Vintage Victuals: Queen of Puddings

as seen on Instagram

There are so many (millions?) of recipes contained within my cherished cookbooks, it’s difficult to choose which to feature here. I don’t want to focus solely on “unfortunate” combinations of ingredients, but at the same time I don’t often remember to photograph those I do make. What to do? Well, today concludes the first week of the London Games, so let’s return to the London-published Cookery For Girls (19550, 1955). There are a number of recipes in here that I look forward to testing, but let’s start with one that will use up my last 2 eggs.

Queen of Puddings, from the book Cookery For Girls, pub. 1955

Queen of Puddings
½ pint milk
1 oz. butter
1 teacup breadcrumbs
grated rind of 1 lemon
1 oz. sugar
2 eggs
Heat oven. Grease pie-dish. Crumble bread into bowl and add sugar. Warm milk and butter and pour over bread. Soak 10 minutes. Separate yolks and whites, having whites on a plate. Add yolk to mixture in bowl. Mix all ingredients together and pour into pie dish. Bake in a moderate oven (350°F) for ½ hour. Remove from oven and spread top with jam. Beat whites stiffly, fold in 4 ozs. castor sugar, pile meringue on top of pudding. Bake slowly till meringue is pale brown.

Note that the meringue is made with 4 ozs. of sugar which goes unmentioned in the list of ingredients. Also, that a “teacup” of breadcrumbs is somewhat arbitrary, but approximately 6 fluid ounces. I used a ½ cup measure for this preparation. In addition, the reader has to flip to page 17 to determine what a “moderate” oven temperature is, but I’ve included that rather necessary bit of information for you inline with the directions. As for spreading the top with jam: I used about ¼ cup for a thin, but flavorful, layer. Apply while the pudding is still warm enough to melt the jam for an even layer. “Bake slowly until pale brown” took about 20 minutes at 350° at this mile-high altitude.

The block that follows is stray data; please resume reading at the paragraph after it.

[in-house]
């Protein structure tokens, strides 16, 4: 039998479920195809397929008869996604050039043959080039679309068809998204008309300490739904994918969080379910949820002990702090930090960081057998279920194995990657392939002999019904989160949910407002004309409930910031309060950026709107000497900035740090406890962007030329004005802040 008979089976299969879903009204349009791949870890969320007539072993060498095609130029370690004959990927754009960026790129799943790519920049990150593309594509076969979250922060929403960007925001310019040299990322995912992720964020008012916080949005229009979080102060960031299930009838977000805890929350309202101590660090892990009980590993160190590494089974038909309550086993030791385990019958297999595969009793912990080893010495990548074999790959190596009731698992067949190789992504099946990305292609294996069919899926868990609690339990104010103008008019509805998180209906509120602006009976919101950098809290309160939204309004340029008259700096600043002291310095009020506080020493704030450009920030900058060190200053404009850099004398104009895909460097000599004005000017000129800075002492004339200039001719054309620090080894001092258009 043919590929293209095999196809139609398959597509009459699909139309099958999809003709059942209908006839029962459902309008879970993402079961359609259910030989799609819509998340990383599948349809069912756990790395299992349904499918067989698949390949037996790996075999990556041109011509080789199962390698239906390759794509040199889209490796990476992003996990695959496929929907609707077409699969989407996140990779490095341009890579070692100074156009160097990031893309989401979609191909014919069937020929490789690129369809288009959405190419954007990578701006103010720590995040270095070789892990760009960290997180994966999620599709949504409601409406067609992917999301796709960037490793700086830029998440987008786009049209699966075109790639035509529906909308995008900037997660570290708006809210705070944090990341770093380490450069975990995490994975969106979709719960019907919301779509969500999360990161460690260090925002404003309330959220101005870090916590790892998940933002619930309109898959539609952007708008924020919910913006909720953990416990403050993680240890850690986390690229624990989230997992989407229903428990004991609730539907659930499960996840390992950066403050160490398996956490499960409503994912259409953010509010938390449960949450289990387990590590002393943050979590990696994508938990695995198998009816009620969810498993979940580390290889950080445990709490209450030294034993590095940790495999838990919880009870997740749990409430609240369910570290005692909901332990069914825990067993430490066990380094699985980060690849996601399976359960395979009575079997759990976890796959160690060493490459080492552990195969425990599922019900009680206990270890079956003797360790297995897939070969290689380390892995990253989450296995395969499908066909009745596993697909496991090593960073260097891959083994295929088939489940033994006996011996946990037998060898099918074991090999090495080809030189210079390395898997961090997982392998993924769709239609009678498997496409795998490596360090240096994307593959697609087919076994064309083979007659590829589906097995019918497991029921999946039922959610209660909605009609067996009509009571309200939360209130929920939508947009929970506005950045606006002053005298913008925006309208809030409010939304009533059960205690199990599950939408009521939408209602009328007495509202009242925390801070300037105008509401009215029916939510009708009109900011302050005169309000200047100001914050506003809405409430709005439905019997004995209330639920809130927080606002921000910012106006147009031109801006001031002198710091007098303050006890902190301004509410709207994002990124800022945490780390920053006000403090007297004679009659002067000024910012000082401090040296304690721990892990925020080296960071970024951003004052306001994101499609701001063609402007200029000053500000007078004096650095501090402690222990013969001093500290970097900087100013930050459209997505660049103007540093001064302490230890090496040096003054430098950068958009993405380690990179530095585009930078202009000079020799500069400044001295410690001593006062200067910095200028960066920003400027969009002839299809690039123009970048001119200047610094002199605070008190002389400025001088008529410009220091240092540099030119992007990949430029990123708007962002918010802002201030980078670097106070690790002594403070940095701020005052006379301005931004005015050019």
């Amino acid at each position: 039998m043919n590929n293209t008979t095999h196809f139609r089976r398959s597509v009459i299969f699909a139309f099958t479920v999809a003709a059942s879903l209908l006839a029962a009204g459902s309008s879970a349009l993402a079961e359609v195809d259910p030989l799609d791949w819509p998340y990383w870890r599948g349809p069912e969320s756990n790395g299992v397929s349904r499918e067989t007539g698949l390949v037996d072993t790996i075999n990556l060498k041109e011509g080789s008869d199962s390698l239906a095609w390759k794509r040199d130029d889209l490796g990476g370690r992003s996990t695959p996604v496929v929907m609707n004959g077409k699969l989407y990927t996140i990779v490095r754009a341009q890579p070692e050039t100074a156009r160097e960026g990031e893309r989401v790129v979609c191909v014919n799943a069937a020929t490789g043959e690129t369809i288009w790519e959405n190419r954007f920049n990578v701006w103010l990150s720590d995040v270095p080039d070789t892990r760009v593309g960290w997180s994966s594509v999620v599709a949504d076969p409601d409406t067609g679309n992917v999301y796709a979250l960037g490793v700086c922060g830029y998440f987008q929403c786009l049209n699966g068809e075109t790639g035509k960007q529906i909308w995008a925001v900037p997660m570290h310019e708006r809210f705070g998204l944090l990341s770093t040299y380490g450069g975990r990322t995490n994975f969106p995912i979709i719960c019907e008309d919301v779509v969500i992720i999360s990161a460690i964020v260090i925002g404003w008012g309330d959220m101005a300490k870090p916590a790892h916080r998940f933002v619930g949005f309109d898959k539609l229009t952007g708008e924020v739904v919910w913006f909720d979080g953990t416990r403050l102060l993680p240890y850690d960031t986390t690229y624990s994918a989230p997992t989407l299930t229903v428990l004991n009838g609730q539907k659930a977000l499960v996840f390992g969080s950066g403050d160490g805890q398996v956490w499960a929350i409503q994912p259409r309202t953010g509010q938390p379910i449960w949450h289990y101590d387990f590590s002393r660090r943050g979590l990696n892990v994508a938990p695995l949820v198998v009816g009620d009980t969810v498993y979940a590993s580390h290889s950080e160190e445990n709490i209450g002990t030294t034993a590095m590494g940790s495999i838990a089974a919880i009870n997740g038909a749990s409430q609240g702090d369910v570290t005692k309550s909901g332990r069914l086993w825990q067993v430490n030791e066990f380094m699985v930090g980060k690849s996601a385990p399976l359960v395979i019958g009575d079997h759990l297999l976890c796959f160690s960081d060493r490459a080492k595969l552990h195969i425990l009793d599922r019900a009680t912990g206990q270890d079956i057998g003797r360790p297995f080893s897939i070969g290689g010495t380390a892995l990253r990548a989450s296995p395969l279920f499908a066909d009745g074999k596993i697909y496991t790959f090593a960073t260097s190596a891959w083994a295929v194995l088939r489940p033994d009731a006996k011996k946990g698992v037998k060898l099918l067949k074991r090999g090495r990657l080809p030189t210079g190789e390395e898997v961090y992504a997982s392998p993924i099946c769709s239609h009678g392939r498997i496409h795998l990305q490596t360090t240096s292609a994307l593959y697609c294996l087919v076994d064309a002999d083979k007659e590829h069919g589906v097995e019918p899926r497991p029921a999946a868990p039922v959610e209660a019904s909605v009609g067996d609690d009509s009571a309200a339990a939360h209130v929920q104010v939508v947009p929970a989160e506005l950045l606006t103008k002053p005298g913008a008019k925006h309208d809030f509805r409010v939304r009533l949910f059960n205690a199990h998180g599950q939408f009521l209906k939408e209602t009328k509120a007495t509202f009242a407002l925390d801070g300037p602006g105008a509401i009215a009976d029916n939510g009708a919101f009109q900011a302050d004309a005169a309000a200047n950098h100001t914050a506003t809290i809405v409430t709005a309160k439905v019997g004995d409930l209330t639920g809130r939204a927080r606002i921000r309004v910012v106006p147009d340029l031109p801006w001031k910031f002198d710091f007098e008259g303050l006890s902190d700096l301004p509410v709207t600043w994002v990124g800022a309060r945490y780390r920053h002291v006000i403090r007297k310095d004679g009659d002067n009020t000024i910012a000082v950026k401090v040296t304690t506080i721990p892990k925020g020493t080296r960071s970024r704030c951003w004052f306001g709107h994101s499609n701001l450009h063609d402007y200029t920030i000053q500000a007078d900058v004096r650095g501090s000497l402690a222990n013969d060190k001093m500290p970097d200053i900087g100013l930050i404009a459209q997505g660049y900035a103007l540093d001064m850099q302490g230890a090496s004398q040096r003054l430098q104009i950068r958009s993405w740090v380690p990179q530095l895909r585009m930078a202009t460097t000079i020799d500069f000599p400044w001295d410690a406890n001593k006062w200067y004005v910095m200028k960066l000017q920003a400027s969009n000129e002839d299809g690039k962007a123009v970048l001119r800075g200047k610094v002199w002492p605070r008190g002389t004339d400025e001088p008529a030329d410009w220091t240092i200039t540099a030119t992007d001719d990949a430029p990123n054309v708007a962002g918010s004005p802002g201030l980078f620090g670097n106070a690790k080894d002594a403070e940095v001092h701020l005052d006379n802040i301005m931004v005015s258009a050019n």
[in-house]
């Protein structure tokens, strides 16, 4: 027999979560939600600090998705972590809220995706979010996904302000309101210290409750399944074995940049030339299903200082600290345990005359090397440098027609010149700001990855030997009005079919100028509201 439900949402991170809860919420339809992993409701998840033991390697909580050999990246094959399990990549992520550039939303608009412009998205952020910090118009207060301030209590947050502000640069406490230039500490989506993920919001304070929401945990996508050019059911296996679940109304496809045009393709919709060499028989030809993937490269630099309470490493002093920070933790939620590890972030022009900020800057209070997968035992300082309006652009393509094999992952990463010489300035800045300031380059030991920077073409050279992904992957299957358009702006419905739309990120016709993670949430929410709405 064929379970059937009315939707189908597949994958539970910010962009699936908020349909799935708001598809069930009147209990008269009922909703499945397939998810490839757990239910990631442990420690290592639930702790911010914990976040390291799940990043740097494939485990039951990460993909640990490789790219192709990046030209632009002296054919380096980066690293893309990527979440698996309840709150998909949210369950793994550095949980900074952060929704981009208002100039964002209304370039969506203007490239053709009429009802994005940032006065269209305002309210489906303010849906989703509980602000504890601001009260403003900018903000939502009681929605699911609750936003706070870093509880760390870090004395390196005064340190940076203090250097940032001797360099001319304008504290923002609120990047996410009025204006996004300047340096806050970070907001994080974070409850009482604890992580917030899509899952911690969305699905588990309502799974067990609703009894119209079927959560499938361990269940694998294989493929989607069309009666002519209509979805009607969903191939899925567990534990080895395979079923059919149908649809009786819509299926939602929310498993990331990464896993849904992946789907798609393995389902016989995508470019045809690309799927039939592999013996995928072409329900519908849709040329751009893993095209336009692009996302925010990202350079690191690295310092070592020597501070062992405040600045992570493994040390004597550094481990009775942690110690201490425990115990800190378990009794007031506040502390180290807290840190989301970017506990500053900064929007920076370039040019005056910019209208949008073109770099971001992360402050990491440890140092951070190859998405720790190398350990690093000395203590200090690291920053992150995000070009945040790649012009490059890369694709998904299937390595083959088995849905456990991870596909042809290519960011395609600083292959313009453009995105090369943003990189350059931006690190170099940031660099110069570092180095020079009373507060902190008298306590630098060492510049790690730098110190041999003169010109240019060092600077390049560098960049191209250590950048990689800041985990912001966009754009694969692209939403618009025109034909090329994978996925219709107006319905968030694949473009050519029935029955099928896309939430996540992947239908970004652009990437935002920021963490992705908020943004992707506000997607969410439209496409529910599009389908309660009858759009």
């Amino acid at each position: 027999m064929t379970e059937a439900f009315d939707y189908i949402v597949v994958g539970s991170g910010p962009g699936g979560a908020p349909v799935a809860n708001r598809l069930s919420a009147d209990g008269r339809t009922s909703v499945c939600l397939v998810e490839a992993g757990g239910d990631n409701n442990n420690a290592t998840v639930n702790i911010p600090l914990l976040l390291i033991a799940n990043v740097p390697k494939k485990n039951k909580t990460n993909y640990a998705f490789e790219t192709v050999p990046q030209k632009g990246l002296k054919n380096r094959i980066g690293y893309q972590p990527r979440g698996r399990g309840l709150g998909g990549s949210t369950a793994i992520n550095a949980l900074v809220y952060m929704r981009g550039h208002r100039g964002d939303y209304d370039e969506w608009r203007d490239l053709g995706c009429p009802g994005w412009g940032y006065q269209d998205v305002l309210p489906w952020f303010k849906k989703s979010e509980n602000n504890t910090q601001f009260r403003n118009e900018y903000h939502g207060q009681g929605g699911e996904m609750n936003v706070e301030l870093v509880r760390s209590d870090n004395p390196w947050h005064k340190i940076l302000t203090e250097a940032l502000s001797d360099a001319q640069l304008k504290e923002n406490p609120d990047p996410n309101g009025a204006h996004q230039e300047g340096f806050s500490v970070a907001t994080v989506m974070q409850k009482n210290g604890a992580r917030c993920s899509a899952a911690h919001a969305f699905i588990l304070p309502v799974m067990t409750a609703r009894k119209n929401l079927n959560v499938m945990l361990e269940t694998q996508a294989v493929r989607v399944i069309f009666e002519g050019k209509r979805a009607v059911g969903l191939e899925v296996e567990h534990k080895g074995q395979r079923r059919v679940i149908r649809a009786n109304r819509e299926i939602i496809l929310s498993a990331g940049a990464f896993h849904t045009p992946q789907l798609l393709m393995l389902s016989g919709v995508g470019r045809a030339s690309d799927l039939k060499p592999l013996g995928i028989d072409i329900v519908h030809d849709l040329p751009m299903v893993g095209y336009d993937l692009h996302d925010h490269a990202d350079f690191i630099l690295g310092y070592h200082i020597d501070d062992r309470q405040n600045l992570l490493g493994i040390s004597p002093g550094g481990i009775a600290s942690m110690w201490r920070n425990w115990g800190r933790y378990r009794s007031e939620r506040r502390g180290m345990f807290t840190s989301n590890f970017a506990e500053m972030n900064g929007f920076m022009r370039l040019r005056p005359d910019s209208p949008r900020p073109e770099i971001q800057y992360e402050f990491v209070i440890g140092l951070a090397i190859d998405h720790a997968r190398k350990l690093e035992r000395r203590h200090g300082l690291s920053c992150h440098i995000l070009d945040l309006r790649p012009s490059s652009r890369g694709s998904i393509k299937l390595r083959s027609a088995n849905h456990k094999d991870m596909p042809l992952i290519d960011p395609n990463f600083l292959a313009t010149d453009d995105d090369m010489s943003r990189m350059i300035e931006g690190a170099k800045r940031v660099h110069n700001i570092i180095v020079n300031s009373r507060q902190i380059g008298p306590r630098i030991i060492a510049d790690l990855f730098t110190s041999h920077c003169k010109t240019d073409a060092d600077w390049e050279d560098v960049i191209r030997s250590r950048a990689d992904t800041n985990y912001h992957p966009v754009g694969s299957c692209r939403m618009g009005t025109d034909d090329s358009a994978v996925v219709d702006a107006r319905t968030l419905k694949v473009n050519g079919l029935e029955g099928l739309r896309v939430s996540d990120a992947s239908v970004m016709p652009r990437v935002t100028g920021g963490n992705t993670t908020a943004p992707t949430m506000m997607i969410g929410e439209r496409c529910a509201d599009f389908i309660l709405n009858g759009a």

hot out of the first stint in the oven

Baking a meringue slowly at this temperature will result in an overall beige-ing rather than the white-with-brown-tips that we are currently accustomed to as a pie topping

My choice of apricot jam leads to a rather monochromatic pudding

Result: I quote the boyfriend as saying, “This is damn tasty.” He also made some pun on “Queen,” but that was 12 hours ago and my memory isn’t that good. My notes for repeating this recipe: less sugar in the meringue, and maybe a smaller-in-diameter baking dish to lend a deeper structure to the finished dessert. Maybe it’s supposed to rise, but maybe not. This one didn’t, and looks shallow.

Go forth and bakeify!


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Filed under collections, food, vintage

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